Wednesday, April 17, 2024

WILD COOT: Development bank missed


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WHEN MY MOTHER AND FATHER had a difference of opinion, he would become silent and so would she – for a while. However, every now and then she would roam the house singing in a soft voice “tin me, ’tis you, yuh confuse,/‘tin me, ‘tis you, yuh confuse,/I wake up this morning and say my Lord’s prayer,/‘tin me, ‘tis you, yuh confuse”.

The ditty came to the Wild Coot’s mind as he reflected on the economic and social problems with which the Ministry of Finance and the Central Bank are grappling. Long-term bonds maturing in 2036 at 7.75 per cent, short-term bonds for the banks at four per cent. They think that the only way to suck salt is by laying off a whole heap of people. This in their opinion would be political suicide, and so the confusion persists. The 7.5 per cent ensures that our savings ($1.9 billion) given to the Central Bank are now unsecured as there is no insurance and the banks have no cover.

The sale of some statutory corporations cannot be considered now because politicians would not be able to influence the workforce.

I said some time ago that it was a cardinal mistake to close the Barbados Development Bank. Here is why. One-third of its focus was in small businesses and one-third in the hotel industry. This meant that it was heavily involved with funding for the construction of hotels, their repairs and their furnishing on soft terms. Thus, when a hotel borrowed from the bank, it borrowed in Barbados dollars, and when it paid back the bank, it paid in Barbados dollars. These Barbados dollars derived from the foreign currency of the tourists and so the reserves of the country flourished in the Central Bank and commercial banks.

Now when a hotel receives funds for the construction, repairs or furnishing from abroad, it has to repay in foreign currency. From where does it get the foreign currency? The tourists. Agents abroad who do the bookings receive foreign currency and that currency is used to repay the loan. A hotelier would be quite stupid to repatriate that currency and then ask permission of the Central Bank to make the payment abroad. The foreign reserves get little, only what is required to pay staff, utilities and purchase vegetables (maybe). If the hotel plays by the rules, it would open a foreign currency account at the commercial bank but does this happen?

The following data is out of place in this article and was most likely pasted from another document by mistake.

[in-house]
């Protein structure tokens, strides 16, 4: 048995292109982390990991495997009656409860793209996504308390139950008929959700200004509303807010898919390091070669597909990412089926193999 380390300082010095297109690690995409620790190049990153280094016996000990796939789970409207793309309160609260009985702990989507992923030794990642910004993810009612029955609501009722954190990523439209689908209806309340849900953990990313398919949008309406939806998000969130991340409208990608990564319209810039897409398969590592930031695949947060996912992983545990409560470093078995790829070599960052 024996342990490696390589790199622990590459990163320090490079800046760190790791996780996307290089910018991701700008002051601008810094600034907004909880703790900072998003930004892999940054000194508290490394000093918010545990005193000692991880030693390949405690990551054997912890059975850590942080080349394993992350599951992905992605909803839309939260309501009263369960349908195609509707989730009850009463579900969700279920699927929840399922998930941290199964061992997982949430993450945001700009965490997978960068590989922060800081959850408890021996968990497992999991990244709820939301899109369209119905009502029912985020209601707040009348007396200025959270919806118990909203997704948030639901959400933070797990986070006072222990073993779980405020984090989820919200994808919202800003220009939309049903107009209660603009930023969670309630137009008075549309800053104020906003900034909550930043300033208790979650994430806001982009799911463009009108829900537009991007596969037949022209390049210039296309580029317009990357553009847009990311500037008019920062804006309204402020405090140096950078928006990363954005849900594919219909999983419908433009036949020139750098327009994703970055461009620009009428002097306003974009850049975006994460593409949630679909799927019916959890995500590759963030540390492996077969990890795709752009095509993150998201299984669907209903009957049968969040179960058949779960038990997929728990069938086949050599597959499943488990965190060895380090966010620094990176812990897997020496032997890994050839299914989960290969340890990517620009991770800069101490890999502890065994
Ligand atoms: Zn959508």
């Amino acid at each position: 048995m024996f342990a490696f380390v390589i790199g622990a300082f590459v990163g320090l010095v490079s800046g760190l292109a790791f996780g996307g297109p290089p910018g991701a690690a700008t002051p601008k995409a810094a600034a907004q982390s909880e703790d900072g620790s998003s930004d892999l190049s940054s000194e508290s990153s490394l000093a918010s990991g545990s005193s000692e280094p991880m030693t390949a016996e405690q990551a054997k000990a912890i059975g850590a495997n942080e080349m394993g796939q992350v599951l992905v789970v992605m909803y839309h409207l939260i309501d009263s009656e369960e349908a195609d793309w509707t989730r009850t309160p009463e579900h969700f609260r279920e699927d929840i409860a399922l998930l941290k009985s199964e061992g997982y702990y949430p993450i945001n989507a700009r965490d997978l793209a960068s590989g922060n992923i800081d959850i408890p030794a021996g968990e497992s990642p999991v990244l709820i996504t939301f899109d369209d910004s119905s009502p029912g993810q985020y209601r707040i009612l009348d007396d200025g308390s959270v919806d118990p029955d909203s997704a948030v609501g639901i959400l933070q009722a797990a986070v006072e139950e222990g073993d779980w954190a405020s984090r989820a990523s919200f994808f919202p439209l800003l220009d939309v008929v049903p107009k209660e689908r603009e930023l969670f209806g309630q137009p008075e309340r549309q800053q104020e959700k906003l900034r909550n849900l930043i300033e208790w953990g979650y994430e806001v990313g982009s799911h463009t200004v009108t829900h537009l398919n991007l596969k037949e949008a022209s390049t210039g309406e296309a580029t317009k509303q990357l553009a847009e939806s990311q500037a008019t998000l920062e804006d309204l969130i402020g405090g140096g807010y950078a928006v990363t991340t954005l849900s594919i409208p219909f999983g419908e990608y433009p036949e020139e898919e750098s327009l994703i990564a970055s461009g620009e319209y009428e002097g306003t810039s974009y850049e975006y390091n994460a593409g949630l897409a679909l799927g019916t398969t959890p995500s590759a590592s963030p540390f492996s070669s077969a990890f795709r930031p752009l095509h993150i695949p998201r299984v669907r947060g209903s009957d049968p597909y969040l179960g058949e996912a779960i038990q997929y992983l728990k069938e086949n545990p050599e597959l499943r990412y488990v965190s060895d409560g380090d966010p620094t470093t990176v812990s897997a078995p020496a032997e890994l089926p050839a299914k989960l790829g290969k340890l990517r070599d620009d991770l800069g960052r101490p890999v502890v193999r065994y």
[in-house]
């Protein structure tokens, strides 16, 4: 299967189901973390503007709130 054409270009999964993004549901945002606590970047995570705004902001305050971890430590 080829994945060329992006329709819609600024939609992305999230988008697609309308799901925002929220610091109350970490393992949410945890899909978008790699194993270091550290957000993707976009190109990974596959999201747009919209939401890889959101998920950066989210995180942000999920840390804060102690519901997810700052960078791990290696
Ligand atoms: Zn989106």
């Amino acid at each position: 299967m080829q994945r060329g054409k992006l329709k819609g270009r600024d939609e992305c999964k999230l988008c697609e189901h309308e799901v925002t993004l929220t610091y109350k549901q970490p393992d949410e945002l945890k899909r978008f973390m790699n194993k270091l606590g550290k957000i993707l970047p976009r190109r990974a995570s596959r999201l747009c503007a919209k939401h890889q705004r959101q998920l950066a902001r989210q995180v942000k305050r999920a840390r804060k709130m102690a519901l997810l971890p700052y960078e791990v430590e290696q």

The Wild Coot believes that maintaining the funds abroad is happening now big time. This is why, even if there has been an improvement in tourism, we would need to question the repatriation of this bounty. Let us drive around Barbados and see the effect of my suggestion. It has become more pervasive than when the Barbados Development Bank was the source of the funding. An indication of the extent to which the bank was involved in the hotel industry is the toxic accounts that the bank was left holding. These were the basis of the questionable GEMS project. But a development bank has to be aware of these risks.

Wild Coot,” cautioned an old friend, “on and on you are going about the concessions given to my friend. No country in which he has invested has regretted the investment. As a matter of fact, they are prospering because of the investment. So shut your trap about the concessions.”

‘Tin me, ‘tis you, yuh confuse!’

While we rejoice at the inflow of foreign investments, we need to be aware of the responsibility for the outflow of dividends coupled with the repayment factor. This is a delicate balance that must be policed since its application will not always be to our benefit. Cases abound right here where the inflow of investment has pauperised the average Barbadian. The telephone/Internet/television industry is a case in point. Vigilance of those industries stretches the resources of our supervision and we are not sure that we are in possession of the best deals. ‘Tin you, ‘tis we, we confuse’!

But Wild Coot, if we introduce an audit of the hotels’ foreign receipts, what are we going to find? There is still the undertaking to service a foreign creditor. There is no obligation to pay taxes. There is no incentive for the hotels to be loyal citizens.

On another note. This FATCA is bare foolishness. Prime Minister Freundel Stuart was right when he said that it can’t happen here. Let the ambassador of the mighty US carry a message to Barack Obama. If America says that it is a Christian country, then read Leviticus 19: 9-10.

• Harry Russell is a banker. email: 


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